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A City of Silver & A City of Fire is Navona Records' recently released double feature of eponymous single-movement concert fantasies for piano composed by the late Louis W Ballard and performed by Roberta Rust. The recordings - apparently previously unreleased - are from Rust's premiere of the two pieces at her 12 October 1984 recital at New York's Carnegie Hall. The album is available exclusively in digital format, and the liner notes contain composer and pianist biographies along with Rust's program notes, all of which can be accessed directly on the Navona label's website. While very brief at a total length of fifteen minutes spanning two tracks, the album - which many would call an EP - is both artistically compelling and historically noteworthy. As Rust recounts in the liner notes, quoting Ballard, the 1984 recital 'marks the first performance in Carnegie (Recital) Hall of the music of a Native American composer by a Native American pianist'. (Specifically, Rust is of Sioux descent, and Ballard was of Cherokee and Quapaw ancestry, according to their respective accompanying biographies.)
The liner notes tell us that the composition of A City of Silver was 'inspired by [Ballard's] visit to Buenos Aires, Argentina in August 1980 and the warm memories of that great city'. Furthermore, we are told that Ballard draws upon two additional threads in the integrated symbolism of the work: the theme of silver as an important precious metal in the history of the region and the memory of the recently 'disappeared' Argentinian citizens. The latter is further underscored by the piece's dedication as indicated in the liner notes, 'Para todos los desaparecidos del mundo' ('For all of the disappeared persons of the world'). In response to Rust's observations here, the composition - as heard in the recording - strikes me as unifying these themes through a single gesture that plays out simultaneously both in short spans of time and over the entire piece as a whole. Specifically, the gesture seems to begin in a relatively quiet dynamic level, a relatively diatonic harmonic palette and a relatively slow tempo. Gradually, the gesture increases in intensity through accelerando, crescendo and mounting atonal chromaticism until the music is suddenly silenced. We hear a short-form expression of this gesture, for example, in the first thirty seconds of the piece. As the gesture reappears in different contexts and layers, Ballard integrates the results within a very broad rhythmic and harmonic palette, creating the overall sense of a land of both vast riches and volatile risks.
Listen — Louis W Ballard: A City of Silver
(NV6429 track 1, 0:00-0:35) ℗ 2022 Navona Records LLC :
The second piece, A City of Fire, contrasts significantly with the previous one. Dedicated by Ballard 'To the City of Los Alamos, New Mexico, U.S.A.', this piece is described by Rust as a reflection on Los Alamos as the birthplace of the atomic age. She adds that the piece also serves as an invitation for humanity to reflect on its responsibilities in light of such potentially catastrophic technological discoveries. Rust then quotes Ballard's explanation of his detailed programmatic strategy behind the piece; in short, the entire work is a gradual journey from 'pre-atomic innocence' to a 'veritable apocalypse of sound' by means of harmonic, rhythmic and registral development. All of these stated goals are indeed audible to me in Rust's performance of Ballard's piece, and they seem to successfully convey his intended symbolism with great effect.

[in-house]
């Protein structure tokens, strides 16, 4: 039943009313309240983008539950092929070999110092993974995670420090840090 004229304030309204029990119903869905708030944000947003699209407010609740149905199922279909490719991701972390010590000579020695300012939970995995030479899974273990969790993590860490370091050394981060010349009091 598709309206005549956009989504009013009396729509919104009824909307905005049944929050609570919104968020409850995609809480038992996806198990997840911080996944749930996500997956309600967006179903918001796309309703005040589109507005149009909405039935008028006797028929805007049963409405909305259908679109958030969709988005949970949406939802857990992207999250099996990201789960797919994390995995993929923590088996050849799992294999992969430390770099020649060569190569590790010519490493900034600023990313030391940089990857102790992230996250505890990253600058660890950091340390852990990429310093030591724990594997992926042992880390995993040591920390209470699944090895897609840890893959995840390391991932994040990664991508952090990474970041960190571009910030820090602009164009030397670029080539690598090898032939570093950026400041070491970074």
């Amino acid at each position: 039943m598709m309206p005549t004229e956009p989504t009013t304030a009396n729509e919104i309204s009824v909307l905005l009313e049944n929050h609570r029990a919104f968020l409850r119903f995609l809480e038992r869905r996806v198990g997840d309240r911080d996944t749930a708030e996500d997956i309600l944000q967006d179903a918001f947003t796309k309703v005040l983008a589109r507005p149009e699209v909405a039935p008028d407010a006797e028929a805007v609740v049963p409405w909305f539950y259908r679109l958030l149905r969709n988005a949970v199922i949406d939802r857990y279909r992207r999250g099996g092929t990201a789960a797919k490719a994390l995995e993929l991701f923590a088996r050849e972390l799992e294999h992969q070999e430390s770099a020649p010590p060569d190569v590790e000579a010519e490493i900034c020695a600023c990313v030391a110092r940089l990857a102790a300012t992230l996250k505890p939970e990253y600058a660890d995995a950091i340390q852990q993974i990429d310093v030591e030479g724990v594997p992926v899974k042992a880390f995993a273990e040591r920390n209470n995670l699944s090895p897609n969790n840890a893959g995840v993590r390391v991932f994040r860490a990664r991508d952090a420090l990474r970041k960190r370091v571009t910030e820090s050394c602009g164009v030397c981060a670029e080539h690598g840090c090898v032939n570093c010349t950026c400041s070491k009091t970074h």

Listen — Louis W Ballard: A City of Fire
(NV6429 track 2, 0:00-0:35) ℗ 2022 Navona Records LLC :
Overall, A City of Silver & A City of Fire strikes me as a probing, articulate and understated artistic collaboration whose proper exposure is long overdue. Louis W Ballard here demonstrates his poetic sensibility in structuring the thematic and symbolic focus of each of these two concert fantasies to programmatically convey expansive topics with remarkable succinctness and potency. In addition, this music is both texturally dense and technically demanding. Rust rises to the occasion with a balance of energy, precision and lyricism that transcends the audible limitations of the technology on which the original 1984 recordings were made. Furthermore, as a historically notable (yet relatively unrecognized) collaboration between two classical musicians of Native American heritage, this album challenges the classical music field to re-examine its habitual conceptualizations of 'American classical music' and ask how that canon can more faithfully include the contributions of indigenous artists of the Americas. Lastly, Roberta Rust's dedication in championing the work and legacy of her late colleague is a joy to behold in its own right, from her initiative in selecting and painstakingly preparing the music for the 1984 recital to her curation and presentation of this album nearly four decades later. There are many wonderful surprises to be discovered and enjoyed in this deceptively small release, and I therefore encourage listeners to spend quality time hearing and reading its illuminating contents multiple times over.
Copyright © 22 June 2022
John Dante Prevedini,